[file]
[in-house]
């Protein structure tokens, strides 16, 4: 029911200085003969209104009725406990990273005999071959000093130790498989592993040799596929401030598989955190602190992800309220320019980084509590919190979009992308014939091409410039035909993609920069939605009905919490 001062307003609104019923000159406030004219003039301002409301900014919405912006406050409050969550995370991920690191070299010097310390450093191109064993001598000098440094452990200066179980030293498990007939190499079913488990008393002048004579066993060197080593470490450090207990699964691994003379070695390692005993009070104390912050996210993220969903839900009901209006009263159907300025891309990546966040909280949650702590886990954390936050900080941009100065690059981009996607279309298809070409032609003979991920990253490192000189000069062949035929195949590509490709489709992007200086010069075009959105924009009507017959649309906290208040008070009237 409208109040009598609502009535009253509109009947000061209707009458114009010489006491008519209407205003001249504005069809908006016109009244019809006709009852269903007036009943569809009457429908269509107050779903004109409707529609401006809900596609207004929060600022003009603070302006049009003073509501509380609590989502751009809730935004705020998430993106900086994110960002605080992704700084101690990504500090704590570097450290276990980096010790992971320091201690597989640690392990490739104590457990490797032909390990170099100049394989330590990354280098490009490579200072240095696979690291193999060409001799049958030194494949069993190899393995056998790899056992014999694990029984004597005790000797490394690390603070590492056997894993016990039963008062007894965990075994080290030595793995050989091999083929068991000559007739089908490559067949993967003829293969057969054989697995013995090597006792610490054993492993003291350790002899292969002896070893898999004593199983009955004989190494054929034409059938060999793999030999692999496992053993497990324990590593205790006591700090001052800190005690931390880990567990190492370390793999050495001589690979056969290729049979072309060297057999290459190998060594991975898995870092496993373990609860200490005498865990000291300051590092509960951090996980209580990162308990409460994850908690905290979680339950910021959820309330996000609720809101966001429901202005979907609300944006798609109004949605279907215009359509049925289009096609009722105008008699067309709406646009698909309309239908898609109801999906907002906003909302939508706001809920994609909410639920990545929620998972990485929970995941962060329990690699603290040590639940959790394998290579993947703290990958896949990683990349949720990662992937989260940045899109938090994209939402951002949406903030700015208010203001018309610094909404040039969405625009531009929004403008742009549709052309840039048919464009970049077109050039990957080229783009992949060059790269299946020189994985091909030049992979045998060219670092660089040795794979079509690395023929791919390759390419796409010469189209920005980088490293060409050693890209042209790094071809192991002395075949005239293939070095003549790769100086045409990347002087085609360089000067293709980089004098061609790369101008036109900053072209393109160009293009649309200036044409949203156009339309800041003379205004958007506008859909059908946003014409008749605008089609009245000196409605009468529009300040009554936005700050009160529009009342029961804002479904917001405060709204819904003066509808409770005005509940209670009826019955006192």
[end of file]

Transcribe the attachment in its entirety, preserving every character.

[in-house]
């Protein structure tokens, strides 16, 4: 029911200085003969209104009725406990990273005999071959000093130790498989592993040799596929401030598989955190602190992800309220320019980084509590919190979009992308014939091409410039035909993609920069939605009905919490 001062307003609104019923000159406030004219003039301002409301900014919405912006406050409050969550995370991920690191070299010097310390450093191109064993001598000098440094452990200066179980030293498990007939190499079913488990008393002048004579066993060197080593470490450090207990699964691994003379070695390692005993009070104390912050996210993220969903839900009901209006009263159907300025891309990546966040909280949650702590886990954390936050900080941009100065690059981009996607279309298809070409032609003979991920990253490192000189000069062949035929195949590509490709489709992007200086010069075009959105924009009507017959649309906290208040008070009237 409208109040009598609502009535009253509109009947000061209707009458114009010489006491008519209407205003001249504005069809908006016109009244019809006709009852269903007036009943569809009457429908269509107050779903004109409707529609401006809900596609207004929060600022003009603070302006049009003073509501509380609590989502751009809730935004705020998430993106900086994110960002605080992704700084101690990504500090704590570097450290276990980096010790992971320091201690597989640690392990490739104590457990490797032909390990170099100049394989330590990354280098490009490579200072240095696979690291193999060409001799049958030194494949069993190899393995056998790899056992014999694990029984004597005790000797490394690390603070590492056997894993016990039963008062007894965990075994080290030595793995050989091999083929068991000559007739089908490559067949993967003829293969057969054989697995013995090597006792610490054993492993003291350790002899292969002896070893898999004593199983009955004989190494054929034409059938060999793999030999692999496992053993497990324990590593205790006591700090001052800190005690931390880990567990190492370390793999050495001589690979056969290729049979072309060297057999290459190998060594991975898995870092496993373990609860200490005498865990000291300051590092509960951090996980209580990162308990409460994850908690905290979680339950910021959820309330996000609720809101966001429901202005979907609300944006798609109004949605279907215009359509049925289009096609009722105008008699067309709406646009698909309309239908898609109801999906907002906003909302939508706001809920994609909410639920990545929620998972990485929970995941962060329990690699603290040590639940959790394998290579993947703290990958896949990683990349949720990662992937989260940045899109938090994209939402951002949406903030700015208010203001018309610094909404040039969405625009531009929004403008742009549709052309840039048919464009970049077109050039990957080229783009992949060059790269299946020189994985091909030049992979045998060219670092660089040795794979079509690395023929791919390759390419796409010469189209920005980088490293060409050693890209042209790094071809192991002395075949005239293939070095003549790769100086045409990347002087085609360089000067293709980089004098061609790369101008036109900053072209393109160009293009649309200036044409949203156009339309800041003379205004958007506008859909059908946003014409008749605008089609009245000196409605009468529009300040009554936005700050009160529009009342029961804002479904917001405060709204819904003066509808409770005005509940209670009826019955006192």